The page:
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By Eun Kyung Kim

Poor Mexico Barbie. She just wants to teach girls “about the culture, traditions and ancestral dress of Mexico,” according to her online description. Little did she know her two possessions, a passport and a Chihuahua, would stir up an argument over cultural diversity.

Mexico Barbie is among several of Mattel's “Dolls of the World,” each dressed in clothing considered traditional to various countries around the world.

China Barbie, for example, wears a red silk embroidered gown and comes packaged with a panda tucked under her arm. India Barbie wears a sari and has a pet monkey. The beret-capped French Barbie does not come with an animal, but can offer buyers a basket of baguettes instead.

Mexico Barbie has long, black wavy hair, tied back in a purple bow, and is “dressed for a fabulous fiesta” in a pink dress with ruffles, ribbons and lace. However, her accessories of a Chihuahua dog and a "passport and sticker sheet to help record Barbie doll’s travels” have raised eyebrows.

All Barbies in the “Dolls of the World” collection come with passports, but some people are wondering whether it’s appropriate for Mexico Barbie to have one because of the current immigration debate.

“Are they making any sort of political statement or just being creative?” Latin Times wondered.

Journalist Laura Martinez wrote on her blog: "Play with your Barbie Mexicana and don’t even think of calling her indocumentada.”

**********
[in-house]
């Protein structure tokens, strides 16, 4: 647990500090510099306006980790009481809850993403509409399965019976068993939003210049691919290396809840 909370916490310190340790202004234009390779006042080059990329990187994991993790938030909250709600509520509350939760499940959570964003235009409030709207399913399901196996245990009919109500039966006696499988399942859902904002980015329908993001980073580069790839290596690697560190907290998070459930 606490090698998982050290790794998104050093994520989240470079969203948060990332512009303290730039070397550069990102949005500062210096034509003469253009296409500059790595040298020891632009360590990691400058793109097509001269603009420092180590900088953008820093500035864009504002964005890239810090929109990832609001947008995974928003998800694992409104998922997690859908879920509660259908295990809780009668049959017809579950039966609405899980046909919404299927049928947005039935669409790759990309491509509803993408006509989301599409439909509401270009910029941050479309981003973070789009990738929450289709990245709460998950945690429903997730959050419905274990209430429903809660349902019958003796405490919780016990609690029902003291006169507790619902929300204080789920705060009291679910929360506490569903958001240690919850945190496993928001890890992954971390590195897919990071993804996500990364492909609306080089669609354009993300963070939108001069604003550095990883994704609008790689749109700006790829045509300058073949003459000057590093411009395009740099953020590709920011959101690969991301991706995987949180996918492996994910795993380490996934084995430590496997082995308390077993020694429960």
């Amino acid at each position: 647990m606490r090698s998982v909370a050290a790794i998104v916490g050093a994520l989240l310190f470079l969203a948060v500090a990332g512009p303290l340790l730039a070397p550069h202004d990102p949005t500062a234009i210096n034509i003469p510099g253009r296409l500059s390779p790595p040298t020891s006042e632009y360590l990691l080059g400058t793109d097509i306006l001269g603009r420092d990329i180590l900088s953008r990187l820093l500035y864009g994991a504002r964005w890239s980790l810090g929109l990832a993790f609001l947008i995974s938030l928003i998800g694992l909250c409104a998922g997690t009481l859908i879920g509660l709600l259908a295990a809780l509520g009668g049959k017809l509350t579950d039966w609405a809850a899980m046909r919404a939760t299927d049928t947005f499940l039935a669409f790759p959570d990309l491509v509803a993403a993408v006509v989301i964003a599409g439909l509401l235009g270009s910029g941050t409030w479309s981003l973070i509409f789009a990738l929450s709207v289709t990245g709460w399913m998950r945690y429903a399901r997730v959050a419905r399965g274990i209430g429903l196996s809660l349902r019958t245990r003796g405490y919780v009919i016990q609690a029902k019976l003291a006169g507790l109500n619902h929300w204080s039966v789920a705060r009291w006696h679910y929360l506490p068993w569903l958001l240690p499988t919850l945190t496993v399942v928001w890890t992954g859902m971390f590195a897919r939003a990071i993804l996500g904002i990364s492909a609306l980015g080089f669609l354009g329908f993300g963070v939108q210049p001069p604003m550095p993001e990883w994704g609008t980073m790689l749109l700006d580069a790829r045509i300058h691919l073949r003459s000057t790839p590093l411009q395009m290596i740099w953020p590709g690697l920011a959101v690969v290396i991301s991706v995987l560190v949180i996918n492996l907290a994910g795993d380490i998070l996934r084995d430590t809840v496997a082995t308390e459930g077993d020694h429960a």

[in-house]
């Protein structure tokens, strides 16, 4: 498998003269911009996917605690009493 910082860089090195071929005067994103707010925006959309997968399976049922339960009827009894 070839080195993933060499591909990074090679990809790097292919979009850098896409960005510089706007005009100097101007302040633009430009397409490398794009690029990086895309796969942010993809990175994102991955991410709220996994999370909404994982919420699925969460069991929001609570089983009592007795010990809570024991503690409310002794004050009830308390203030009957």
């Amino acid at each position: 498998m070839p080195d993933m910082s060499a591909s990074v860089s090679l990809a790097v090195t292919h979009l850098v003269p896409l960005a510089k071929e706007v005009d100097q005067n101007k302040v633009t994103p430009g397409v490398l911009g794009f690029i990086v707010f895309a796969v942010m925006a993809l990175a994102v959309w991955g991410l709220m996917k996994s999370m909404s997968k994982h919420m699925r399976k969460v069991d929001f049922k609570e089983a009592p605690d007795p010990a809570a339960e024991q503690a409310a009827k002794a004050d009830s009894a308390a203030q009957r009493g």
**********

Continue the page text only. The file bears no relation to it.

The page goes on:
Mattel said the “Dolls of the World” line, launched in 1980, is the largest and longest-running series in the history of the Barbie brand. Last year, it added dolls from Argentina, Australia, Chile, China, Holland India, Ireland and Mexico. Each wears “an ensemble inspired by the traditional costume and fashion of the country,” the company said in a statement.

“We consulted with the Mexican Embassy on the Dolls of the World Mexico Barbie, especially with respect to the selection of the Chihuahua,” the brand told in a statement. “Our goal with the Dolls of the World Mexico Barbie, as well as the entire Dolls of the World Collection, is to celebrate cultural differences and tradition, introducing girls to the world through play.

But others see that kind of response as an overreaction. Ana Flores, co-founder of, said she sees nothing wrong with the Mexico Barbie. In fact, her 5-year-old daughter owns one “and absolutely adores her.”

“I don’t rely on dolls to teach my daughter accurate culture or history — that’s what books, conversations, travels and real-life cultural events are for,” she told NBC in an email. “I actually applaud Mattel for having this collection that can serve as a starting point for our girls to have a wide range of options to choose from.”

Flores also said “exploding over a Mexican Barbie having a passport and associating that with illegal immigration is taking it a bit too far.”

Monica Olivera, who runs the Latina homeschooling blog, Mommy Maestra, said she also doesn’t understand the fuss over Mexico Barbie.

“They've been doing international dolls for years now. All of them come with passports — which I love not because it has anything to do with immigration or being ‘legal,’ but because a passport is a symbol of international travel and global communication and relationships in my mind,” she said in an email before writing about the issue in a post, "What’s the big deal about the Mexican Barbie?"

Olivera pointed out that Mattel has sold similar Mexican-themed dolls in the past. “When I was a little girl, I would have loved to have owned a Barbie that actually looked like me and that wore a traditional costume I saw every year at the 16 de septiembre or cinco de mayo events we celebrated,” she said. “Why make our kids continue to feel ashamed? Boo.”